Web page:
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How expectations affect performance
November 15th, 2007 7:15PM

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By Eric Steege

Whether you know it or not, the expectations you form as a coach about players on your team affects not only your own behavior toward them but also the feelings and performance of those players.

Having such an influence on your players' athletic experience and development is a huge responsibility and a process every coach should understand.

Here's how the process works.

Step 1: Coaches Form Expectations of Players

All coaches form expectations of players on their team. For example, often coaches have higher expectations for players that they feel are more athletic.

When sources of information allow accurate evaluation of athletic potential and ability, there is no problem. However, inaccurate expectations (either too high or too low) especially when the expectations are too rigid and inflexible, often lead to unsuitable behaviors by the coach. This leads us to the second step -- coaches' expectations influence their behaviors.

Step 2: Coaches' Expectations Influence Their Coaching Behaviors

Most coaches behave differently if they have high or low expectations of a specific player and these behaviors normally fit into one of three categories:

1) Quality and amount of interactions with an athlete

* Coaches spend more time talking and working with "high-expectation" players because they expect more of them.

* Coaches show more caring and positive emotions toward high-expectation athletes.

2) Quality and amount of instruction toward an athlete

* Coaches lower their expectations of what skills a "low-expectation" athlete can learn/execute and thus establish a lower standard of performance.

* Coaches provide a "low-expectation" athlete correspondingly less time in practice drills.

* Coaches are less patient in teaching challenging skills to low-expectation players.

3) Type and amount of feedback toward an athlete

* Coaches give high-expectation athletes more instructional and informational feedback.

* Coaches provide more positive reinforcement and praise for high-expectation athletes after a successful performance.

Step 3: Coaches' Behaviors Affect Athletes' Performances

It is easy to see why athletes who consistently receive more positive and instructional feedback from a coach will show more effort, improvement, and enjoyment in soccer. As a coach, it is also easy to take credit for how your positive coaching behaviors directed toward high-expectation players positively affect performance. However, it is more difficult to see how coaching behaviors directed toward low-expectation players might be negatively affecting performance. Read the following and see if you can think of times when your expectations/behaviors as a coach might have unknowingly affected a player's performance in a negative way:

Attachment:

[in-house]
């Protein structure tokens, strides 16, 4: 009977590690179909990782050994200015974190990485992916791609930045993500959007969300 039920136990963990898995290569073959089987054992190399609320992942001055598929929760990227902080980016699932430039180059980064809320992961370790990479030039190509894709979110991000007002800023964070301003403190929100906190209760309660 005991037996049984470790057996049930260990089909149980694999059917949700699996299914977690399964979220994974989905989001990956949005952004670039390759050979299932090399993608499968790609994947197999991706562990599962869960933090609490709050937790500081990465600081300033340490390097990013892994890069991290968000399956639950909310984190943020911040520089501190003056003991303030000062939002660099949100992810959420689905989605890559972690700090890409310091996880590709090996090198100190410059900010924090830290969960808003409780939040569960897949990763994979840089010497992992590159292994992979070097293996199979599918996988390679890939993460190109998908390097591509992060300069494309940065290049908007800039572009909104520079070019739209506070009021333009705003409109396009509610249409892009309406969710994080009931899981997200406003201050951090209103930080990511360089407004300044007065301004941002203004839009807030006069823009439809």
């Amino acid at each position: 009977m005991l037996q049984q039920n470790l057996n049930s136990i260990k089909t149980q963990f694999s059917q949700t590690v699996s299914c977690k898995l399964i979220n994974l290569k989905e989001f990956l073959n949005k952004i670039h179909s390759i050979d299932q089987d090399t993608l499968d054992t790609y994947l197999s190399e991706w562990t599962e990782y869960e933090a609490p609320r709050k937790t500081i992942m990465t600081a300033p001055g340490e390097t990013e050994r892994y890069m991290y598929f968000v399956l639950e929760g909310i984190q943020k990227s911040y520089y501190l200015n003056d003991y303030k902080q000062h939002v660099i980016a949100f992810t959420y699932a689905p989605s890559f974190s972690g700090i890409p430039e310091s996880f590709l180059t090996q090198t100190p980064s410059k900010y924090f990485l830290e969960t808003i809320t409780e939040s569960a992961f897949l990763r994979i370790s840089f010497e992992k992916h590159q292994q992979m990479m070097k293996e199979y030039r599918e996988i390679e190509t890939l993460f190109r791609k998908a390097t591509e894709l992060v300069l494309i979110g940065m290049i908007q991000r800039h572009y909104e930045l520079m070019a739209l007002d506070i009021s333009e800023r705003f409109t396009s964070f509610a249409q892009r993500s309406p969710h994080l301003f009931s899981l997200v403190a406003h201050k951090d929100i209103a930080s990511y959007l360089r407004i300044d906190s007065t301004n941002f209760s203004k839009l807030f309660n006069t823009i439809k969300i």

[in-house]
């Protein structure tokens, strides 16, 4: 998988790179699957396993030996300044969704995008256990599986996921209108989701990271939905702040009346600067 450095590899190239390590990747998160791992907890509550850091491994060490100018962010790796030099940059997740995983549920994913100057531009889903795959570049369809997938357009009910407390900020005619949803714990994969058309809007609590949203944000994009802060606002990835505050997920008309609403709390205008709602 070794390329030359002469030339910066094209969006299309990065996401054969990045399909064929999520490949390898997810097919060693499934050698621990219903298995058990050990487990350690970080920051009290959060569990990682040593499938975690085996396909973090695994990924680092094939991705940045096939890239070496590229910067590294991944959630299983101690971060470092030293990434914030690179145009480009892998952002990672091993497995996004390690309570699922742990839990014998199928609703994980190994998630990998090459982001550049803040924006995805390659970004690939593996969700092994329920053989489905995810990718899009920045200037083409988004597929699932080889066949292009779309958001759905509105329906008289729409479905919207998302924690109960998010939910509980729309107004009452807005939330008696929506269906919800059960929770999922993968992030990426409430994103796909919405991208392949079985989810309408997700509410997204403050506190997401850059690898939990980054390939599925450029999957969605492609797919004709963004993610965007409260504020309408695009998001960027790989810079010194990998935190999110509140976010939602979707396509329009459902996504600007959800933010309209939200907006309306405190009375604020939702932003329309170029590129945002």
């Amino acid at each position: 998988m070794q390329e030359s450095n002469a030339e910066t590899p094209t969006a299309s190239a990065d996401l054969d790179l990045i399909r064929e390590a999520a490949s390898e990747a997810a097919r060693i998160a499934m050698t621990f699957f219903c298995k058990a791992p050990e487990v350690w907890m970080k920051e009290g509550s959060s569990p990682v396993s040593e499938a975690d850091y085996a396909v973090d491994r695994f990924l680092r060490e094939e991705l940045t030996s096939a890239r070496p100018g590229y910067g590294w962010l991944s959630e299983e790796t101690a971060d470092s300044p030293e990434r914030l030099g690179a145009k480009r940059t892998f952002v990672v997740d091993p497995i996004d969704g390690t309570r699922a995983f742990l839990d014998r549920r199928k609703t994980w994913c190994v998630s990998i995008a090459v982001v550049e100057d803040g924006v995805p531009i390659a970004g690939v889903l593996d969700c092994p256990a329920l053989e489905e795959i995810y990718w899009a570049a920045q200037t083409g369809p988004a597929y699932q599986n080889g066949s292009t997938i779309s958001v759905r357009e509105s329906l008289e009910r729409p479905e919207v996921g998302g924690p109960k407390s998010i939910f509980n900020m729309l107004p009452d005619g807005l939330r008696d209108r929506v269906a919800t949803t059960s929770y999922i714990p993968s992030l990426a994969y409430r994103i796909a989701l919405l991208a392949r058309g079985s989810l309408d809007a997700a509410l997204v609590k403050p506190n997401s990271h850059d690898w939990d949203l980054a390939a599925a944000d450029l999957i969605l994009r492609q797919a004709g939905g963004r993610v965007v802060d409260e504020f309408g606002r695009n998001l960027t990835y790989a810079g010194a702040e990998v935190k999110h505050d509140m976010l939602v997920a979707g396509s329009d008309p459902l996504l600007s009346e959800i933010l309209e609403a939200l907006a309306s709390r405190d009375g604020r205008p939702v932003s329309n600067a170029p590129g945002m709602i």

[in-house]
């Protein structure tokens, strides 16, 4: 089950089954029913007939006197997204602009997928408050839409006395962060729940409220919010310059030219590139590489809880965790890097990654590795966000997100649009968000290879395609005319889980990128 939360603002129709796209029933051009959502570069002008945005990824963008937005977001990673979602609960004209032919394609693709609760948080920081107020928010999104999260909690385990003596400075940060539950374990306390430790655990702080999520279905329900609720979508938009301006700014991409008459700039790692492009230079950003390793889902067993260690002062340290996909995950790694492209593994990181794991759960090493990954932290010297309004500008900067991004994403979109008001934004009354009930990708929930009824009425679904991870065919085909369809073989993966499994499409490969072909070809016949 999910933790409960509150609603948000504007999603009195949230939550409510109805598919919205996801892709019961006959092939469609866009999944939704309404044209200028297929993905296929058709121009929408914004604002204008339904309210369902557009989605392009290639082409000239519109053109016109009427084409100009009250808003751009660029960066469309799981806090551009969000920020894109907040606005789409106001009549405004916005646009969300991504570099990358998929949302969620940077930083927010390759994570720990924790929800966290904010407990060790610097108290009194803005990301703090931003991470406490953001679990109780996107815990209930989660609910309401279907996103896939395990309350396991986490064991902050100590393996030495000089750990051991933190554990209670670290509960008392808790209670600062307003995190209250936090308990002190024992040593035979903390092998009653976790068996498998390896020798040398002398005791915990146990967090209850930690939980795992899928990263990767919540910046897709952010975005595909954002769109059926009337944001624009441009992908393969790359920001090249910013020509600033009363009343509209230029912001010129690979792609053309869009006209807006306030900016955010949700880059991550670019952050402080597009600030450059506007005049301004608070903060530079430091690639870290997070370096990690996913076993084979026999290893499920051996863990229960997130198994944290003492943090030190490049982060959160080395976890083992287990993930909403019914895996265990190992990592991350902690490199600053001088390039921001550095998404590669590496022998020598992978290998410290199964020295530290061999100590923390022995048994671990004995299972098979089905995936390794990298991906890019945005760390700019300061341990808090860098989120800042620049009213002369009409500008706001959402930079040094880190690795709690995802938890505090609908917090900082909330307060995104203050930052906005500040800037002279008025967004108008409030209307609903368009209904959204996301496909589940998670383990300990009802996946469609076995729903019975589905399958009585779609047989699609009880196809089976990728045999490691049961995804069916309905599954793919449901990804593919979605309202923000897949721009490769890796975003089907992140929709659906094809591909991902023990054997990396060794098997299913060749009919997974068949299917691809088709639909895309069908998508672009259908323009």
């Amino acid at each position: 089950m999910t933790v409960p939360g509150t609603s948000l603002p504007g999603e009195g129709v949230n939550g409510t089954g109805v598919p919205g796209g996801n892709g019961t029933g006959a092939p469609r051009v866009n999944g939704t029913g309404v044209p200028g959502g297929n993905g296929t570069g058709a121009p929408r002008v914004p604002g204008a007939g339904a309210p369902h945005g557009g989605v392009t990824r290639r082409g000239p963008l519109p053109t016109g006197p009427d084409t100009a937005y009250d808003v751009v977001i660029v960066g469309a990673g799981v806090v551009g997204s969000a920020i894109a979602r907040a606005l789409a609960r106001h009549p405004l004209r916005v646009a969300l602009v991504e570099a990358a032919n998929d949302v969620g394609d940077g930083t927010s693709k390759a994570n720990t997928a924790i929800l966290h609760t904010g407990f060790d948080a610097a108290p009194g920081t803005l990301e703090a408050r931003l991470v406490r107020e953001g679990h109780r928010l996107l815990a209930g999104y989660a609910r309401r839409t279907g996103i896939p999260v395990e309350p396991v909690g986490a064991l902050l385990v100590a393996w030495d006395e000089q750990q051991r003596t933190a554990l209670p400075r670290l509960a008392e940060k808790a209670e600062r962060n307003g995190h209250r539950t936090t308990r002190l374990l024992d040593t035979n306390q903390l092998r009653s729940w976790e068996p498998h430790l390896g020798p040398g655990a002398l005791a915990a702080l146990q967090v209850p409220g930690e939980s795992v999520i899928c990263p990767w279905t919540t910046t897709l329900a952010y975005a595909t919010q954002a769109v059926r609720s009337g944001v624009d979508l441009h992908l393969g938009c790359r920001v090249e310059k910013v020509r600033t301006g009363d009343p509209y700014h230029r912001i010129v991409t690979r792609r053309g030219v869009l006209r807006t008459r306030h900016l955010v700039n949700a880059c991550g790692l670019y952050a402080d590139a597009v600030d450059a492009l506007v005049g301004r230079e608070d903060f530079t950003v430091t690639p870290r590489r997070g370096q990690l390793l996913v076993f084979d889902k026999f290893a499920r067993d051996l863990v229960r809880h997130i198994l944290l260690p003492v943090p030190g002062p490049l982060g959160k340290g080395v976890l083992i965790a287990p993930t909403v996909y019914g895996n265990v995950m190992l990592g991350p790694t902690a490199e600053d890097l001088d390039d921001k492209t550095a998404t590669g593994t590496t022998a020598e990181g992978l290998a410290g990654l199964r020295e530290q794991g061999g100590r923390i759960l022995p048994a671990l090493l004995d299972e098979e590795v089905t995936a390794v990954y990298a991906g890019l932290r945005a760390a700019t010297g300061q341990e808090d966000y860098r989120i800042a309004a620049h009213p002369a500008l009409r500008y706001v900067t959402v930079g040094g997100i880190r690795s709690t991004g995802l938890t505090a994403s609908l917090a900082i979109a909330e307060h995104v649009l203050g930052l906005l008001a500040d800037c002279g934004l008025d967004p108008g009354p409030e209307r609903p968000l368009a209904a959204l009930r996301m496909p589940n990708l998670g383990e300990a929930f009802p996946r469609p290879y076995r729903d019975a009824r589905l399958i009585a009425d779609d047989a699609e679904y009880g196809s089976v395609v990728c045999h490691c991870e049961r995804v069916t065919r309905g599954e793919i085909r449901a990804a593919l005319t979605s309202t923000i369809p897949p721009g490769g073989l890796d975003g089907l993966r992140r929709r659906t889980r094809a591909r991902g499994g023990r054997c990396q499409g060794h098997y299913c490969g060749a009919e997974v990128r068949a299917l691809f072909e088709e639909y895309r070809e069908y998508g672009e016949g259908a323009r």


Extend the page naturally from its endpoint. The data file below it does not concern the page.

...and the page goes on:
* Low-expectation players often receive less playing time and less effective reinforcement and as a result have poorer performances.

* Low-expectation athletes attribute their failures to a lack of ability reinforcing the notion that they aren't good and may never have future success.

* Low-expectation players demonstrate lower levels of self-confidence and perceived ability.

Step 4: Athlete's Performances Confirm the Coaches' Expectations

Often an athlete's performance adds confirmation to a coach's initial evaluation of the athlete's ability and potential. However, few coaches are actually aware that their own expectations and behaviors helped produce this self-fulfilling performance result in their athletes. Thus, it is absolutely critical that all coaches understand the cyclical relationship between their expectations and players' performance - players' athletic development and enjoyment are dependent on this knowledge.

Please check back in for my next article that will detail how coaches can better keep their expectations in check to ensure all players have a fair chance to reach their potential and enjoy their soccer experience.

(Eric Steege, a performance consultant with the International Center of Performance Excellence at West Virginia University, is currently in the doctoral program for Sport and Exercise Psychology at WVU and a volunteer assistant coach with the WVU Men's Soccer team. He can be reached at 608-213-5025 or by email at esteege@mix.wvu.edu. Steege's previous contribution to the Youth Soccer Insider was "How to handle disgruntled players.")



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